The rise in trauma & orthopaedic trainee-led research and audit collaborative projects in the United Kingdom since the start of the COVID-19 pandemic
Background and Objective: A significant increase has been observed globally in multi-centre trainee-led trauma & orthopaedic (T&O) research collaborative projects with more emphasis have been on tackling important research questions since the start of the COCID-19 pandemic. The objective of our analysis was to determine the number of trainee-led research collaborative projects in T&O in the United Kingdom that were started during the COVID-19 pandemic.
Methods: A retrospective analysis was conducted to determine how many trainee-led national collaborative projects in T&O were conducted since the start of the COVID-19 pandemic lockdown (March 2020 to June 2021) and the number of projects identified were compared to the previous year (2019). Any regional collaborative projects, projects that were started before the onset of COVID and projects of other surgical specialities were not included in the study.
Results: There were no projects identified in 2019 while in the Covid pandemic lockdown we identified 10 trainee-led collaborative trauma & orthopaedic projects with six of them being published with level of evidence from three to four.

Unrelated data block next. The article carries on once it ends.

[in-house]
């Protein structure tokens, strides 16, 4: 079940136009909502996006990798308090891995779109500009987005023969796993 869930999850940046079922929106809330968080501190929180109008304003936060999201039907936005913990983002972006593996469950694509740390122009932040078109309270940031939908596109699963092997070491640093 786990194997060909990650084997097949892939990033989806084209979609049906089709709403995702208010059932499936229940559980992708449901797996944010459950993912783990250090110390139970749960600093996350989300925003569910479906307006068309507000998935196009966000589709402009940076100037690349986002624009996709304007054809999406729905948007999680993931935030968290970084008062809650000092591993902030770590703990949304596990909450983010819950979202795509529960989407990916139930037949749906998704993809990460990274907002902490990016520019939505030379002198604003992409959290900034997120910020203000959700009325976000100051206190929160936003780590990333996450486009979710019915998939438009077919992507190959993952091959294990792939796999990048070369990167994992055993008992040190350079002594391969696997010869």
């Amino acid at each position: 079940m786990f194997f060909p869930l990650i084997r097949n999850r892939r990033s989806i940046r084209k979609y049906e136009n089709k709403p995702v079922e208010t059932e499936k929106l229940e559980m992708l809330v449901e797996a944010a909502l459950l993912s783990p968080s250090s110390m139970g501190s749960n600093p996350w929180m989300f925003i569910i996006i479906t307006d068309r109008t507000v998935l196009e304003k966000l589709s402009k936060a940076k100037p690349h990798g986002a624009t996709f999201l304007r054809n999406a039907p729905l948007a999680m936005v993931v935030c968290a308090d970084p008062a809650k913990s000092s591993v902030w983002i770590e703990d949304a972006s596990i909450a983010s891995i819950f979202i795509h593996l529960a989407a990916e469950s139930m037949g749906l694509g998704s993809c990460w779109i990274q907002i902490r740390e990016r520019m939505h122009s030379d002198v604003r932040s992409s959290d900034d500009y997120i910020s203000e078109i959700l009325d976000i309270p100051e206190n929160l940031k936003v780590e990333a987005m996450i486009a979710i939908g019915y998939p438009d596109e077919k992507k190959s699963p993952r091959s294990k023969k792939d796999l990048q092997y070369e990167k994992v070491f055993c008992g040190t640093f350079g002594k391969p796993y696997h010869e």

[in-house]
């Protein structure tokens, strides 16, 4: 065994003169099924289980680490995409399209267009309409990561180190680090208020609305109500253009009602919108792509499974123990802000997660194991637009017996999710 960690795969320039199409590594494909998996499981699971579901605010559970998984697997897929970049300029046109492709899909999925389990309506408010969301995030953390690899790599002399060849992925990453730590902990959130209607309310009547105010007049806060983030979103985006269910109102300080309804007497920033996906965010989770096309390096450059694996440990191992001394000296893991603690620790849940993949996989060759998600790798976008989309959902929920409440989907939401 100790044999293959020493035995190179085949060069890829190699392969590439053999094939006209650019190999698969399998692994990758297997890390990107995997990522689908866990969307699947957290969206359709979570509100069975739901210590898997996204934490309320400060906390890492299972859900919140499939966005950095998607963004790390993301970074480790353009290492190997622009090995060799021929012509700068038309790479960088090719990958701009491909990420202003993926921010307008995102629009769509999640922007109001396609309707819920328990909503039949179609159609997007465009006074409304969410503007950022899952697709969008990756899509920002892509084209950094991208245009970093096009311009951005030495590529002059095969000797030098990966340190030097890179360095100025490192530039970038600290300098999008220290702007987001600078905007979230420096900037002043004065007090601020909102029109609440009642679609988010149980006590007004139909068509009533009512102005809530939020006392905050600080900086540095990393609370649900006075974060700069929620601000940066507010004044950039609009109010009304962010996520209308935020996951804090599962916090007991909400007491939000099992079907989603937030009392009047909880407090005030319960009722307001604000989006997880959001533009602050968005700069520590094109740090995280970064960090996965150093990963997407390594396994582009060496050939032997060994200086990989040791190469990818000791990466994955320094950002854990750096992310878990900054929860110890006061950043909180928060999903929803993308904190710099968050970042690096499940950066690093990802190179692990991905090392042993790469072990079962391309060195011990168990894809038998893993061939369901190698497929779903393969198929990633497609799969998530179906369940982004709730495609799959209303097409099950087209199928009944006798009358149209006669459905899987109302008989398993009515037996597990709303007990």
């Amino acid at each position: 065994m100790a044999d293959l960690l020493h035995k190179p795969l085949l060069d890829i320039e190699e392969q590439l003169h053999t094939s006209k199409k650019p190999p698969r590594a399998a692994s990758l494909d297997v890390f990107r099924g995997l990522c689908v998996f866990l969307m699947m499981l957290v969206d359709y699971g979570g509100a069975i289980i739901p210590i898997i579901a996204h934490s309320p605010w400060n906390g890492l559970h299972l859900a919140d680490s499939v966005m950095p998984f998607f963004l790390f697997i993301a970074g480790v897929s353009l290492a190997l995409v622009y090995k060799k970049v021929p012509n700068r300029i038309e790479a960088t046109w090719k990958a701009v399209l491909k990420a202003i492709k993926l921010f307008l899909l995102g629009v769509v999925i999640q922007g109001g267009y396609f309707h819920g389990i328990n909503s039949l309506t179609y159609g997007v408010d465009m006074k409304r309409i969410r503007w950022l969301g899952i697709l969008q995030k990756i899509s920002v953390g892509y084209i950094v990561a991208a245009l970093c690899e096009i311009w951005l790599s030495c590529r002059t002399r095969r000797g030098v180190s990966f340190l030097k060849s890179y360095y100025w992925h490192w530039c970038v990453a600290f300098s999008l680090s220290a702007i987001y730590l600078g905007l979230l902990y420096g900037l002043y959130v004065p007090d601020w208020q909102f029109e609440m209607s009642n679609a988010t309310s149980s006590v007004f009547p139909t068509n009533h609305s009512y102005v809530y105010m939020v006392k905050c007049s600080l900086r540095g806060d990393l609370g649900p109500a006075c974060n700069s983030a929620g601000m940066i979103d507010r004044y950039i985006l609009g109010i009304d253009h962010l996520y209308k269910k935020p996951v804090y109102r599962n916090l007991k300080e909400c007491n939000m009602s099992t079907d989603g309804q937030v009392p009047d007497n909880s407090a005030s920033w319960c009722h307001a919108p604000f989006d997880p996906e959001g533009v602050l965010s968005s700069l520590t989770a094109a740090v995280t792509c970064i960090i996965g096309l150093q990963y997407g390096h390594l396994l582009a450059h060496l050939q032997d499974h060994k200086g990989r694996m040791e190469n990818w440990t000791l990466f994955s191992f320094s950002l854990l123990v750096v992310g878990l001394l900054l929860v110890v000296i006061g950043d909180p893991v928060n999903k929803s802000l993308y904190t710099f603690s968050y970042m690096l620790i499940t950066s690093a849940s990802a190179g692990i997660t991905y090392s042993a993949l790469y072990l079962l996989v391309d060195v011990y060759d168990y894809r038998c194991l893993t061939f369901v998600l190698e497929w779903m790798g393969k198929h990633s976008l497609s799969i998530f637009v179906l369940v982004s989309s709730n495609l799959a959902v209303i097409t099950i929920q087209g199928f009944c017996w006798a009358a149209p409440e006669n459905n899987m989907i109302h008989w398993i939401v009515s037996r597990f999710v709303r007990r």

Conclusion: Covid was unprecedented and has placed considerable trials across healthcare. Our study highlights an increase in multi-centre trainee-led collaborative projects within the UK and it underlines the feasibility of such projects especially with the advent of social media and Redcap® which facilitate recruitment of new studies and data.
How to cite this: Khaleeq T, Kabariti R, Ahmed U. The rise in trauma & orthopaedic trainee-led research and audit collaborative projects in the United Kingdom since the start of the COVID-19 pandemic. Pak J Med Sci. 2023;39(3):769-774. doi: https://doi.org/10.12669/pjms.39.3.7417
This is an Open Access article distributed under the terms of the Creative Commons Attribution License (http://creativecommons.org/licenses/by/3.0), which permits unrestricted use, distribution, and reproduction in any medium, provided the original work is properly cited.